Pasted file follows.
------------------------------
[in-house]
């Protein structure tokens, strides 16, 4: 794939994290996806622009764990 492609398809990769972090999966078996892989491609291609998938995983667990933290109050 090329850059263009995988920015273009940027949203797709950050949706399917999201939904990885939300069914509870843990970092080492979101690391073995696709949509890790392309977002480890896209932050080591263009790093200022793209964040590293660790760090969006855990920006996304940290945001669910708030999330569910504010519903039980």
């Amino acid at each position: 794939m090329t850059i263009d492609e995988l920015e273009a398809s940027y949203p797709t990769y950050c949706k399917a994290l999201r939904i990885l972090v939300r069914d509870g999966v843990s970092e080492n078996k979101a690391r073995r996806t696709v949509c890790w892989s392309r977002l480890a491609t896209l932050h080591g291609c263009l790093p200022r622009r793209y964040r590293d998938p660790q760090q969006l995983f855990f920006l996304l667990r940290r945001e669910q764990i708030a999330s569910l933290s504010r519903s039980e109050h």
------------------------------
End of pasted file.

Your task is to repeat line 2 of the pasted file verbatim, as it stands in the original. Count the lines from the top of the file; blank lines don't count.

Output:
């Protein structure tokens, strides 16, 4: 794939994290996806622009764990 492609398809990769972090999966078996892989491609291609998938995983667990933290109050 090329850059263009995988920015273009940027949203797709950050949706399917999201939904990885939300069914509870843990970092080492979101690391073995696709949509890790392309977002480890896209932050080591263009790093200022793209964040590293660790760090969006855990920006996304940290945001669910708030999330569910504010519903039980």